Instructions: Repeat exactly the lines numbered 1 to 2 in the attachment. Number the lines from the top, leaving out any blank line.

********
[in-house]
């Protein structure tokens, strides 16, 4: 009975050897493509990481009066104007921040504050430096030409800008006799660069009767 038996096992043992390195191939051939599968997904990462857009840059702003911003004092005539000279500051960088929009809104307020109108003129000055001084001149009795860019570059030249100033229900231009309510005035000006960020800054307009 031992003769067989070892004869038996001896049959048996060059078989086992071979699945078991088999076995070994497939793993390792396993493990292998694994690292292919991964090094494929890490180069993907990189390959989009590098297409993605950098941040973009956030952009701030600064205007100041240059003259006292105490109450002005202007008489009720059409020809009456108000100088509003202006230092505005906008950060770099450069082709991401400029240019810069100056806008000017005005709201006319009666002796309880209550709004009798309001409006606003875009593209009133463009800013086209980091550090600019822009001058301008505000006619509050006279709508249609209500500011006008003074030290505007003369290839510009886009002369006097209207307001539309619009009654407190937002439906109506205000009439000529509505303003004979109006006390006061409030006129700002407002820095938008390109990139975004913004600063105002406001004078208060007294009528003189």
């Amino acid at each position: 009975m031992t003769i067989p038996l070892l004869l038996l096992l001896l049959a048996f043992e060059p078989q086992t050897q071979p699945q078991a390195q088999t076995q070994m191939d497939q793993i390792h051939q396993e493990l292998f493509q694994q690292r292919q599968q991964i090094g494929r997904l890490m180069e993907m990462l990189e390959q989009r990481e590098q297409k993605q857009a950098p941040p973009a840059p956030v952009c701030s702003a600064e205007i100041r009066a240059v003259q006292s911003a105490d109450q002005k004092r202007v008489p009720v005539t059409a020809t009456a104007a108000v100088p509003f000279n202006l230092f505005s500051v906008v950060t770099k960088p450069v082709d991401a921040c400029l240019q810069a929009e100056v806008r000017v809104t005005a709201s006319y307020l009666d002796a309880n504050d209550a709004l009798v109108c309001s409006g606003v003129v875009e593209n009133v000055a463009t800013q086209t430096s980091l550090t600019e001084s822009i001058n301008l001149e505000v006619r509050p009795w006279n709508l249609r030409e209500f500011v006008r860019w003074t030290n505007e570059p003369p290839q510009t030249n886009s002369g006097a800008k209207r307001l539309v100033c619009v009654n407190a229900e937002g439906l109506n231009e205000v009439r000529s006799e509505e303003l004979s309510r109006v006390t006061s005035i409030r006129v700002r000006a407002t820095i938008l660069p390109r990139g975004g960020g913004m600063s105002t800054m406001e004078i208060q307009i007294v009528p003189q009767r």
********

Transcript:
[in-house]
């Protein structure tokens, strides 16, 4: 009975050897493509990481009066104007921040504050430096030409800008006799660069009767 038996096992043992390195191939051939599968997904990462857009840059702003911003004092005539000279500051960088929009809104307020109108003129000055001084001149009795860019570059030249100033229900231009309510005035000006960020800054307009 031992003769067989070892004869038996001896049959048996060059078989086992071979699945078991088999076995070994497939793993390792396993493990292998694994690292292919991964090094494929890490180069993907990189390959989009590098297409993605950098941040973009956030952009701030600064205007100041240059003259006292105490109450002005202007008489009720059409020809009456108000100088509003202006230092505005906008950060770099450069082709991401400029240019810069100056806008000017005005709201006319009666002796309880209550709004009798309001409006606003875009593209009133463009800013086209980091550090600019822009001058301008505000006619509050006279709508249609209500500011006008003074030290505007003369290839510009886009002369006097209207307001539309619009009654407190937002439906109506205000009439000529509505303003004979109006006390006061409030006129700002407002820095938008390109990139975004913004600063105002406001004078208060007294009528003189």